The Kibali gold mine in the Democratic Republic of Congo is expected to achieve full operation this year, Randgold Resources, the owner of the mine has announced.
In an update to shareholders on Tuesday, Chief Executive Officer Mark Bristow said that it follows the commissioning of its underground operation’s automated ore handling and hoisting system.
“What remains to be done is to ramp up underground production at Kibali gold mine and complete the construction of the mine’s third hydropower station Azambi, which is scheduled to be plugged by mid-year,” said Mr Bristow.
He added that the Kibali gold mine is on track to produce its target of 700,000 ounces of gold in 2018.
Bristow notes that with development expenditure tapering off, Kibali gold mine should now be in a position to start repaying its capital loans.
Unfortunately, due to the continued non-repayment of tax credits to the tune of $192 million, Kibali gold mine’s shareholders have had to inject more money into the operation during the past year to enable the mine to pay its creditors.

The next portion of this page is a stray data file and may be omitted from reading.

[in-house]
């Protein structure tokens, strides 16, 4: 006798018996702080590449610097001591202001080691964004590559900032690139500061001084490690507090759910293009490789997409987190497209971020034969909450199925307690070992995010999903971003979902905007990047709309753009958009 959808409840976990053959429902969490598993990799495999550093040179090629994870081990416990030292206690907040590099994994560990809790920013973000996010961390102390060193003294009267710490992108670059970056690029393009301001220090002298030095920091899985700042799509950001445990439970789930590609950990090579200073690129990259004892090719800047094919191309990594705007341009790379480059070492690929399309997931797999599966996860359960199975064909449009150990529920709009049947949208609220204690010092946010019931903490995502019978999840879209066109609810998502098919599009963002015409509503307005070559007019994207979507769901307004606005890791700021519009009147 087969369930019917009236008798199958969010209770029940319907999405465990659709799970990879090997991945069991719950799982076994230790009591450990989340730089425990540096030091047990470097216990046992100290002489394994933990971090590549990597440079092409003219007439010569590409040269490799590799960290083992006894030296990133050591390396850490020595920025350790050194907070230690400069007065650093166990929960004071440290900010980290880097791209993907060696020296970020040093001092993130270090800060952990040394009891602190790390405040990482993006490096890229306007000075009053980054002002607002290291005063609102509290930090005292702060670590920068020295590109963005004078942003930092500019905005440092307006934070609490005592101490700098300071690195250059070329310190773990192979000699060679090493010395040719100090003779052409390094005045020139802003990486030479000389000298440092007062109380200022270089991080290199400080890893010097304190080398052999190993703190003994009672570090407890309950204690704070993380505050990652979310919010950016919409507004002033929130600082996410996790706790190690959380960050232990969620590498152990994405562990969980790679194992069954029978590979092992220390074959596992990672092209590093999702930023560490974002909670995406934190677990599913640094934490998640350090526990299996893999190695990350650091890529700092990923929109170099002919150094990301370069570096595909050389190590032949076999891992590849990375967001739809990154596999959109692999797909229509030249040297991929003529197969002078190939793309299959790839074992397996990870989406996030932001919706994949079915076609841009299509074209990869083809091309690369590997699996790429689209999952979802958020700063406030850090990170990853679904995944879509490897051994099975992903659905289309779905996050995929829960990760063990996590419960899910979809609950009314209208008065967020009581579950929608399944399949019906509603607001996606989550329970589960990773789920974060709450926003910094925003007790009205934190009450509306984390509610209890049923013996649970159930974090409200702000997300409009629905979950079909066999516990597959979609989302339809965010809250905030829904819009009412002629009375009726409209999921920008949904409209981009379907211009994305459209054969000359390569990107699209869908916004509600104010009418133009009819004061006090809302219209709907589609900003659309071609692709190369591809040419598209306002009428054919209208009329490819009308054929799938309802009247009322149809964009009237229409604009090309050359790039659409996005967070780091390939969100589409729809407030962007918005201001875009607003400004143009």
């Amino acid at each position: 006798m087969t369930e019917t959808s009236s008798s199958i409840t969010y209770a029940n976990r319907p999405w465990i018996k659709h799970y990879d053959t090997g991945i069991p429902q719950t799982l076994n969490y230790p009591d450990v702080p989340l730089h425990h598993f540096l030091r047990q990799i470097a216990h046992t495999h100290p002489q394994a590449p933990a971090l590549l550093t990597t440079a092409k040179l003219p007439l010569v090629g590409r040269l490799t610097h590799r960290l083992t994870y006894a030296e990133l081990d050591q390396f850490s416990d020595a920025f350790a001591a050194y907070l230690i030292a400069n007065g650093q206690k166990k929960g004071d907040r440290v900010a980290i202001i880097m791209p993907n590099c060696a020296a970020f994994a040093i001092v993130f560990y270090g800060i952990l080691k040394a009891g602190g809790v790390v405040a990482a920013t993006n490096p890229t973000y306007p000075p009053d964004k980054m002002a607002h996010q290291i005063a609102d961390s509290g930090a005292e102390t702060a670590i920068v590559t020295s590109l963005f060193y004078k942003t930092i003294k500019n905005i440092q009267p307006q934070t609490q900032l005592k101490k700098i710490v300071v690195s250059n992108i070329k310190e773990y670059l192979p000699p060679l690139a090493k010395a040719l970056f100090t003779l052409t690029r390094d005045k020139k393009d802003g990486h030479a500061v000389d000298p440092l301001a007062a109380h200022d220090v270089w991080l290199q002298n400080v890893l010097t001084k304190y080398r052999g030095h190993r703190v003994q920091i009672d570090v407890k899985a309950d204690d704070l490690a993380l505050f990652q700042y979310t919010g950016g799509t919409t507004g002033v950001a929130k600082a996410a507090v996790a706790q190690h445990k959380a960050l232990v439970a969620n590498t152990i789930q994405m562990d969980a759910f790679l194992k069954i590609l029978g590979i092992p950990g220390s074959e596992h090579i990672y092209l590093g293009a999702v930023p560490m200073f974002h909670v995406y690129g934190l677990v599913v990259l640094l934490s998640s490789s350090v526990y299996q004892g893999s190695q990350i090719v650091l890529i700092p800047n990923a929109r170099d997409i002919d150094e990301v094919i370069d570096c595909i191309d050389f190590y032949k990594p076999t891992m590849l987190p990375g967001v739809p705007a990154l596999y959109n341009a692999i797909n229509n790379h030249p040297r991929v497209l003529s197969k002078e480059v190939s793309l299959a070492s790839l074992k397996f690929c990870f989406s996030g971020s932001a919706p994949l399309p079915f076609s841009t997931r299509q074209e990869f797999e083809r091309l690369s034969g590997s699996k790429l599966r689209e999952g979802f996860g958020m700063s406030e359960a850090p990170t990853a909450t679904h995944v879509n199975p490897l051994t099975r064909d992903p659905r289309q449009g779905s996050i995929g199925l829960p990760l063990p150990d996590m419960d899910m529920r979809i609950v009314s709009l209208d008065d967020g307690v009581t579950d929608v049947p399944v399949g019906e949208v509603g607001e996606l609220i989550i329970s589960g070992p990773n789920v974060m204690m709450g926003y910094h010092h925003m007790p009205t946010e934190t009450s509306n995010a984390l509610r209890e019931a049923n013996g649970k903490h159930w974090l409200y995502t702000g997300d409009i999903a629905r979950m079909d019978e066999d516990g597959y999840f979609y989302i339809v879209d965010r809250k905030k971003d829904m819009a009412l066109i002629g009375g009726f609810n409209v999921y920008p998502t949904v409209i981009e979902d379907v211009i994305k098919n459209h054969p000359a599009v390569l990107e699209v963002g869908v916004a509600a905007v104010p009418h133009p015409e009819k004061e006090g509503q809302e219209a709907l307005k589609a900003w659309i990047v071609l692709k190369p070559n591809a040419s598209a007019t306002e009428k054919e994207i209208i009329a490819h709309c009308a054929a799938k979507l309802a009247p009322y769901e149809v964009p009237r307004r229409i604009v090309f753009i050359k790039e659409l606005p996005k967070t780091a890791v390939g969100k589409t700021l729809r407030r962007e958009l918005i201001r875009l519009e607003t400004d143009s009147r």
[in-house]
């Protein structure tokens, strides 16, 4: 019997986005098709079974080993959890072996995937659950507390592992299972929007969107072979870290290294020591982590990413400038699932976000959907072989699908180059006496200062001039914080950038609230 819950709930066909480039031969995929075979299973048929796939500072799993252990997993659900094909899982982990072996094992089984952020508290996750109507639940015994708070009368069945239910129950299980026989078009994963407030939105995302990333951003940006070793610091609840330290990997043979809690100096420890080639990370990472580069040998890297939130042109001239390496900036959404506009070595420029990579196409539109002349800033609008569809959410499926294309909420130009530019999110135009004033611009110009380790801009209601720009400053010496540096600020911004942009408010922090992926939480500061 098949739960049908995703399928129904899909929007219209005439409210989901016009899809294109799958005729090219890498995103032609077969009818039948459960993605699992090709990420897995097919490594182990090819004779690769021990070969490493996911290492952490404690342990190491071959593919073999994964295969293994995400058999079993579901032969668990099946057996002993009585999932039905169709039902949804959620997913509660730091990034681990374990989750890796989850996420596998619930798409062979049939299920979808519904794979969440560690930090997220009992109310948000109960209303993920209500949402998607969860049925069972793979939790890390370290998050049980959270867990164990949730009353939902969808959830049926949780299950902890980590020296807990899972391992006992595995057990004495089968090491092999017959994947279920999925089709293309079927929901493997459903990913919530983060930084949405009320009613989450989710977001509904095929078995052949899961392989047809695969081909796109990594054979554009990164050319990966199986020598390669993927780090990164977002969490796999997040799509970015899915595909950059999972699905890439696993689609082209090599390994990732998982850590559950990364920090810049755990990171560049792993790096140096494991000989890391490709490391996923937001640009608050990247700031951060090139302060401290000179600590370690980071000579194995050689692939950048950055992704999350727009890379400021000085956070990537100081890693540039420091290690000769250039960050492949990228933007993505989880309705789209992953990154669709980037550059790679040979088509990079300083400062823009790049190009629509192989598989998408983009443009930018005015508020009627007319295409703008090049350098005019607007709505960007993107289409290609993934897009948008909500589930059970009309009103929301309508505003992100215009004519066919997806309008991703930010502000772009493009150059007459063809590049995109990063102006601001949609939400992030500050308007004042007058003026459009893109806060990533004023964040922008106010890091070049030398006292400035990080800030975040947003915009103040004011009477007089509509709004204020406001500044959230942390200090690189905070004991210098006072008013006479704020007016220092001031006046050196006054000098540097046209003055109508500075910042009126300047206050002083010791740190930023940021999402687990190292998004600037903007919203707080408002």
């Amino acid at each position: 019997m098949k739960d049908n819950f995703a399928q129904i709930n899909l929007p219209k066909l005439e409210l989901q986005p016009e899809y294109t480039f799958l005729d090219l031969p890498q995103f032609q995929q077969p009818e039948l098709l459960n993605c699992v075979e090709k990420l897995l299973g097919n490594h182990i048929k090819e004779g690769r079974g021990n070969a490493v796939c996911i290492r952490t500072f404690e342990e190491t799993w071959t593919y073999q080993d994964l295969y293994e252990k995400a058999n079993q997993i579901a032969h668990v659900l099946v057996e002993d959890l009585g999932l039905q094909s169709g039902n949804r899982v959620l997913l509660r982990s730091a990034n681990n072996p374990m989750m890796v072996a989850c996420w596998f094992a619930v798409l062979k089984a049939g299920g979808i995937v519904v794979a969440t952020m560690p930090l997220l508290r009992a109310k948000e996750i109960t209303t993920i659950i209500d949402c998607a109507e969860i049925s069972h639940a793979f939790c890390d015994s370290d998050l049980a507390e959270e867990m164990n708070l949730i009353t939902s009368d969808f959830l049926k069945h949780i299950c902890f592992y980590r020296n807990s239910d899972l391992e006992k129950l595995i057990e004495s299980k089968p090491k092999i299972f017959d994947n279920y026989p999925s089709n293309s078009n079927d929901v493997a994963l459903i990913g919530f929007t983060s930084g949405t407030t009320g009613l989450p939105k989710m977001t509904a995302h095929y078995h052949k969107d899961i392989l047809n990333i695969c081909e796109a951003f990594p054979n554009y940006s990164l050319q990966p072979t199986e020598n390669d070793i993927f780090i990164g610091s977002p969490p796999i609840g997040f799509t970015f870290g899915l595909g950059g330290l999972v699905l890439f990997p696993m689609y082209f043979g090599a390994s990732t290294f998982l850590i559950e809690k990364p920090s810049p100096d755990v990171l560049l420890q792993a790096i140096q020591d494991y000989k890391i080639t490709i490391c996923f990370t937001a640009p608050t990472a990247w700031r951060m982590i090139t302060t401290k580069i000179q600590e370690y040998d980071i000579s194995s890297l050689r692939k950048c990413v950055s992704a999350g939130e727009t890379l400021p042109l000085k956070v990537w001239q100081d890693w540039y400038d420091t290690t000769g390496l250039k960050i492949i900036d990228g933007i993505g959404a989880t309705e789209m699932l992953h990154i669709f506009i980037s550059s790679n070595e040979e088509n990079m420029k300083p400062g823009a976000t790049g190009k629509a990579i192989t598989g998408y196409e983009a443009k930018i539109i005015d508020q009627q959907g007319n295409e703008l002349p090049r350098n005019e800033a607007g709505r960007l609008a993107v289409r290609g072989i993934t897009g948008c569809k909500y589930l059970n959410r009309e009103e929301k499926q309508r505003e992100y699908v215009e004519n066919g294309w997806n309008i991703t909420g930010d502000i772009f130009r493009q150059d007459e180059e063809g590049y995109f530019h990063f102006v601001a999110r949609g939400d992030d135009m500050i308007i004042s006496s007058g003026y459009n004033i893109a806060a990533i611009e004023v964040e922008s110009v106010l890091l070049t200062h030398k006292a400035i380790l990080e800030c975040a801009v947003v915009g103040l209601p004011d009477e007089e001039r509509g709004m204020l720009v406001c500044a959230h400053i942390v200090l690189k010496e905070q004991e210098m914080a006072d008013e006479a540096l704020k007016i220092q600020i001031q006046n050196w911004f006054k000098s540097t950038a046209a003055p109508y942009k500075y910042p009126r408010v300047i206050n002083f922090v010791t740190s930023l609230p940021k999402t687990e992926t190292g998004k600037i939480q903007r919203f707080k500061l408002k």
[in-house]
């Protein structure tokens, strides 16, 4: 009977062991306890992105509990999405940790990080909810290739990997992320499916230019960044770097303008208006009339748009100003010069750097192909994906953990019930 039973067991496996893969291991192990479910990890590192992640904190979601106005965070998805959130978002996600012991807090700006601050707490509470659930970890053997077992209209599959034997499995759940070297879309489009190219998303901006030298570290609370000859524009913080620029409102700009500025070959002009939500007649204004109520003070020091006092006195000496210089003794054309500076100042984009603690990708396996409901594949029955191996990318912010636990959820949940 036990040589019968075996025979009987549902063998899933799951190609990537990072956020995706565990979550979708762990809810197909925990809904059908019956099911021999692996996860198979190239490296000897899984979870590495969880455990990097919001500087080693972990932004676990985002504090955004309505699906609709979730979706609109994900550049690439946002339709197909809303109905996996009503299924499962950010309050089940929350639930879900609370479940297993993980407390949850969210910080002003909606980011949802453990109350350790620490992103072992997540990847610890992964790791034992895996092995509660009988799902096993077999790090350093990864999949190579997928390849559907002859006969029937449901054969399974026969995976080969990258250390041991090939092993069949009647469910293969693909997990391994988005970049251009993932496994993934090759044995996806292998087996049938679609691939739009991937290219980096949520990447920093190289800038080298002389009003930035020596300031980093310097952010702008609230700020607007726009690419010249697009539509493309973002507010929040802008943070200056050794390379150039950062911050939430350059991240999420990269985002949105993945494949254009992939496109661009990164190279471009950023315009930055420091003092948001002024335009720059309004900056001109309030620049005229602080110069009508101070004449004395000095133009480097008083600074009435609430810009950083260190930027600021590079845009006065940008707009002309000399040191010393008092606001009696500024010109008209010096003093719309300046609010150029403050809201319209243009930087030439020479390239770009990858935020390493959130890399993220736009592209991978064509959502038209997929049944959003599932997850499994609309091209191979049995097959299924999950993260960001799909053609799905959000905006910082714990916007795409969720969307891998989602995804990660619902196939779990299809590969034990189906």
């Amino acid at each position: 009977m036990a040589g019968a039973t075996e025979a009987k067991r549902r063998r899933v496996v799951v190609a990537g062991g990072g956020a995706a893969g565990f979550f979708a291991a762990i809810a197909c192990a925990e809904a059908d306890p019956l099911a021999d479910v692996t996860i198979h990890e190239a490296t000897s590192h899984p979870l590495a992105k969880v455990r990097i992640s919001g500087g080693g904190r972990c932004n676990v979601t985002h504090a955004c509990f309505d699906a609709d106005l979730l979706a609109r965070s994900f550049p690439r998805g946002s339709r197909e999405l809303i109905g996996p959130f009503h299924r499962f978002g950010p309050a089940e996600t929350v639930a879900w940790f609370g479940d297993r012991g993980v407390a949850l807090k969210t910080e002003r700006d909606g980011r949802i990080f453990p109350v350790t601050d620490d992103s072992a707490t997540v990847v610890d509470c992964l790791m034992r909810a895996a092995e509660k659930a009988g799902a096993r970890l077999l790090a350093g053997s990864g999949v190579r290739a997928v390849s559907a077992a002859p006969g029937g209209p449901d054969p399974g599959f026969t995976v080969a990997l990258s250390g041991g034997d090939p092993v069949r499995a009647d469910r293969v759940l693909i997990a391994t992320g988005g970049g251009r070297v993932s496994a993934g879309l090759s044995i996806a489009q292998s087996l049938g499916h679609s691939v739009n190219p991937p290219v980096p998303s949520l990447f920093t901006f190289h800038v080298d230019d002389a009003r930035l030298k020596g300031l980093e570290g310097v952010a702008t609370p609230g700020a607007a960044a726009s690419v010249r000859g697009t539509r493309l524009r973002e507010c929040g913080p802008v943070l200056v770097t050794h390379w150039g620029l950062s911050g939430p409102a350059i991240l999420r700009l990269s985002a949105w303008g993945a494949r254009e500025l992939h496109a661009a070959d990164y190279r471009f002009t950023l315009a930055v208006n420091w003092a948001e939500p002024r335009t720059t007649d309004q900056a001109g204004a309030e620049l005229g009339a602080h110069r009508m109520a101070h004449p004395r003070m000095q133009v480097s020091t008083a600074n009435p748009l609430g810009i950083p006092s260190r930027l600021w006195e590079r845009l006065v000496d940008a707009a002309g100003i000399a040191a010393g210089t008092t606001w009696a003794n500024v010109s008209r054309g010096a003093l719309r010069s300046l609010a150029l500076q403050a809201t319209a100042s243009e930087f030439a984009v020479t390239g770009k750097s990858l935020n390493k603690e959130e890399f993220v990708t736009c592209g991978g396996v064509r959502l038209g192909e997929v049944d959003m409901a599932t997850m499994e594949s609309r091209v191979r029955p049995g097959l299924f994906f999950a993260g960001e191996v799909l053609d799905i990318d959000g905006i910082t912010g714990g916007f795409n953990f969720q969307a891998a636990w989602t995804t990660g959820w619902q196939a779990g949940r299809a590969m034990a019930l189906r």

“Over the past eight years, while Kibali gold mine was still a work in progress, it has paid $2.25 billion to the state and people of the DRC in the form of taxes, permits, infrastructure, salaries and payments to local suppliers.
Bristow expressed disappointment on the new mining code in DRC that seeks to hike taxes for the sector.
“The surprise re-tabling of the controversial new draft mining code, which takes no account of the industry’s very serious concerns about the negative impact it will have on any prospect of further investment in this sector, is particularly disappointing.
“I appeal again to the government to engage with the industry in the formulation of a code that will stimulate this key component of the DRC’s economy instead of crippling it.”
The mining code have already been passed in the lower house and it is now in the upper house for discussion and possible approval.
Mining firms in DRC have rejected the mining code saying it will deter investment in the sector.
Mining industry is a major economic pillar in DRC. In 2015, it generated 98% of the DRC’s exports and 25% of government revenues and also contributed more than 21% to the country’s gross domestic product.
DRC is the continent’s leading copper producer and the world’s leading cobalt producer. However, despite being endowed by unique natural resources,it remains one of the poorest nations in the world.